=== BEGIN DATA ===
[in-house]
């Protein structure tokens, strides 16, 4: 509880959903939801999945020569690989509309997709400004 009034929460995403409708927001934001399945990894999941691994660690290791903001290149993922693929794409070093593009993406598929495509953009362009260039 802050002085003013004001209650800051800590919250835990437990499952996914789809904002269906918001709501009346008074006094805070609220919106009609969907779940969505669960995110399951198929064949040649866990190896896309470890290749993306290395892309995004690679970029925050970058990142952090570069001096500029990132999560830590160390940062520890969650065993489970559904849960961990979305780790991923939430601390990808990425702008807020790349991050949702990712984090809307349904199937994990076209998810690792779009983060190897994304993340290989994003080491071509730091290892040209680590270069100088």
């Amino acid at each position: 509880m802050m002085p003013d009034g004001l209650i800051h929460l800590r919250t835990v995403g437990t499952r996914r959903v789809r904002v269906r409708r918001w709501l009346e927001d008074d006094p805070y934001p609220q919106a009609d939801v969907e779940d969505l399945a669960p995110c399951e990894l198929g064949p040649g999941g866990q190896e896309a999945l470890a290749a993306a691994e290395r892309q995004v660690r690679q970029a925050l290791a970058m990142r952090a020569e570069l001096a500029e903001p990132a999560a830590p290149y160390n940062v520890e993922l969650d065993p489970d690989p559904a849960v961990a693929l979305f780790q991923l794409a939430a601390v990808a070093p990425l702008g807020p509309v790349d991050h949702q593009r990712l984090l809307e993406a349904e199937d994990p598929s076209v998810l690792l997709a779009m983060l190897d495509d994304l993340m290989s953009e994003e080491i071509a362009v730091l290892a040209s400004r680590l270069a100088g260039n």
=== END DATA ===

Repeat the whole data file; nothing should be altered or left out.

[in-house]
């Protein structure tokens, strides 16, 4: 509880959903939801999945020569690989509309997709400004 009034929460995403409708927001934001399945990894999941691994660690290791903001290149993922693929794409070093593009993406598929495509953009362009260039 802050002085003013004001209650800051800590919250835990437990499952996914789809904002269906918001709501009346008074006094805070609220919106009609969907779940969505669960995110399951198929064949040649866990190896896309470890290749993306290395892309995004690679970029925050970058990142952090570069001096500029990132999560830590160390940062520890969650065993489970559904849960961990979305780790991923939430601390990808990425702008807020790349991050949702990712984090809307349904199937994990076209998810690792779009983060190897994304993340290989994003080491071509730091290892040209680590270069100088």
């Amino acid at each position: 509880m802050m002085p003013d009034g004001l209650i800051h929460l800590r919250t835990v995403g437990t499952r996914r959903v789809r904002v269906r409708r918001w709501l009346e927001d008074d006094p805070y934001p609220q919106a009609d939801v969907e779940d969505l399945a669960p995110c399951e990894l198929g064949p040649g999941g866990q190896e896309a999945l470890a290749a993306a691994e290395r892309q995004v660690r690679q970029a925050l290791a970058m990142r952090a020569e570069l001096a500029e903001p990132a999560a830590p290149y160390n940062v520890e993922l969650d065993p489970d690989p559904a849960v961990a693929l979305f780790q991923l794409a939430a601390v990808a070093p990425l702008g807020p509309v790349d991050h949702q593009r990712l984090l809307e993406a349904e199937d994990p598929s076209v998810l690792l997709a779009m983060l190897d495509d994304l993340m290989s953009e994003e080491i071509a362009v730091l290892a040209s400004r680590l270069a100088g260039n």